It may not be officially winter yet, but it's just around the corner. Lest we get complacent with the warmer weather, this Southerner on the move gives Tommy and the rest of you New England folk a reason to double-check your Winter Preparedness List.
Hank: I'm moving from the South to the Northeast for work. I know you're a Boston guy, so I'm curious to know what I need to be prepared for in terms of the Winter. Maybe give me the top 3 things I should be thinking about in terms of surviving a New England winter.
Tommy: Welcome to New England!
1) Four wheel drive. I used to get around without it until it snowed like crazy or got really icy, then you were stuck. Now I have a truck and I wouldn't do it any other way. At least have front wheel drive. But personally I find that having four wheel drive is a must. And if you don't have a reliable car, make sure you've packed extra clothing in the car in case it breaks down.
2) Long underwear. I go with Carhartt. Maybe it's because I'm used to wearing it as a kid. I've been caught outdoors without it before and let me tell you, it's not worth it. Sometimes when you first go outside it may seem warm, but cold weather creeps up on you. Inside 15 minutes, you're going to feel it.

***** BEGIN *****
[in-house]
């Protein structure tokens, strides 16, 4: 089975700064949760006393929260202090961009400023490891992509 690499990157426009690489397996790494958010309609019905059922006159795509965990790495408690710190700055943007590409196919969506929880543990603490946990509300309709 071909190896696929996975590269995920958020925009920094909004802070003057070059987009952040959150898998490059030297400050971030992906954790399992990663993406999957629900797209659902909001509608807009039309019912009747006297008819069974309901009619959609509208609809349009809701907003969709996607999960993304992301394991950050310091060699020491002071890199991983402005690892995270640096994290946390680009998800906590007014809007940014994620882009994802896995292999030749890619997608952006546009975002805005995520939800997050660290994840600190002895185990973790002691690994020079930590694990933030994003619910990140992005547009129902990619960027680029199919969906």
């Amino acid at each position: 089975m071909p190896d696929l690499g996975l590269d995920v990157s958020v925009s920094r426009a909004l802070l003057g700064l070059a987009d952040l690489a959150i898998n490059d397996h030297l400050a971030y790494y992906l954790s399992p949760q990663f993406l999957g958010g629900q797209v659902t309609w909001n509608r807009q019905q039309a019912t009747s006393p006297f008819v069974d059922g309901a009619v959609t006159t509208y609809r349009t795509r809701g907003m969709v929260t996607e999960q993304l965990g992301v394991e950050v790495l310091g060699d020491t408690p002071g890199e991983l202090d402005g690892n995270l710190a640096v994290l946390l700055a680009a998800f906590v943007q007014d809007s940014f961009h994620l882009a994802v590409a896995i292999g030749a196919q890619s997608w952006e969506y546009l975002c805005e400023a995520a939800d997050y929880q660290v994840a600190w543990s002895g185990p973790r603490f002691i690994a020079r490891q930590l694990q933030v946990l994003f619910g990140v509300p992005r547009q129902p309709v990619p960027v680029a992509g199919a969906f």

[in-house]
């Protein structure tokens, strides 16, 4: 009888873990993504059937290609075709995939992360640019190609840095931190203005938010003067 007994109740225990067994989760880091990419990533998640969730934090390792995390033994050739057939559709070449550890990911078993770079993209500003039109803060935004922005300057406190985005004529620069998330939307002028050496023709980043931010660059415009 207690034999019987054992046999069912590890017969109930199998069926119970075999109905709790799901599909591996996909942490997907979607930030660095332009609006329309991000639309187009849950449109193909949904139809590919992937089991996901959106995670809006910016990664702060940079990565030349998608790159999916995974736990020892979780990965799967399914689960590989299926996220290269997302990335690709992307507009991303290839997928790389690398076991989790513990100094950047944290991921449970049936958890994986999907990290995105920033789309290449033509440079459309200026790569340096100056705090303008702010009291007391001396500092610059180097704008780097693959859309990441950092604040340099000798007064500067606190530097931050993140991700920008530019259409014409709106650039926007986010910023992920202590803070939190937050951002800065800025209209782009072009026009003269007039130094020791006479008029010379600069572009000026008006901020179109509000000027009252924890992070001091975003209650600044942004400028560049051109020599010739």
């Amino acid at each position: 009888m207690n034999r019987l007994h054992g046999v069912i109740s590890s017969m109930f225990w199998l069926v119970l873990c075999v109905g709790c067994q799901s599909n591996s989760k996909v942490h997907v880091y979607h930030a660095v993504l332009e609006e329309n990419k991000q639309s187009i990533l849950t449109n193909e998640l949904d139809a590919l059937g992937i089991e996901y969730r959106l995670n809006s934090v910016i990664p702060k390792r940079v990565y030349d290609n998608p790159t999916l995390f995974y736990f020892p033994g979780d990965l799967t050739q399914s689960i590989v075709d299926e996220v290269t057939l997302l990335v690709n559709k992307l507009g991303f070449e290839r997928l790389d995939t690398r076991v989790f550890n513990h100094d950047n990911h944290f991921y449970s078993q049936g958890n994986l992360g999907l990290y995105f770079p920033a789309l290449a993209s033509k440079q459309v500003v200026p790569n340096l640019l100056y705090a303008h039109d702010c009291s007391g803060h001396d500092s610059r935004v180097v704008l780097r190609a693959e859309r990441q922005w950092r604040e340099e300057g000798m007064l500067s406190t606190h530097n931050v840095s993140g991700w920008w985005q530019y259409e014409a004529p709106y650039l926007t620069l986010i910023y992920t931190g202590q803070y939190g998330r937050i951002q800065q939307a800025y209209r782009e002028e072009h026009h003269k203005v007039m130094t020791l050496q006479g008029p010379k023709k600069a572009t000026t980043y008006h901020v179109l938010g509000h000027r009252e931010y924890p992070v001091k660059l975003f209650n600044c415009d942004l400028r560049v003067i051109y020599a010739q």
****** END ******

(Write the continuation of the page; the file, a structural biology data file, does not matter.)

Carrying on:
3) Warm jacket. Again, I may go with Carhartt, although some people don't think they're the prettiest. A lot depends on what you're doing. If you're going to be outside for an extended period of time, you'll want a heavier jacket. And make sure you're layered. I always have turtlenecks.
Besides that, you'll definitely want good boots and socks. And lastly, be prepared for it to get dark after 4PM. That's going to be an adjustment!
It's the Holidays! It's the time for eggnog, caroling, presents and sappy movies starring Jimmy Stewart! It's also the time for tragic falls from ladders, house fires and accidental ingestions.
Want to keep this Holiday joyful and mishap-free? Follow these important tips, courtesy of the Consumer Product Safety Commission and the National Fire Protection Association:
Place trees away from heat sources. Sounds like a no-brainer, right? Well, property losses from Christmas tree fires are up around $19 million. So keep the tree a safe distance from stoves, fireplaces, vents and radiators.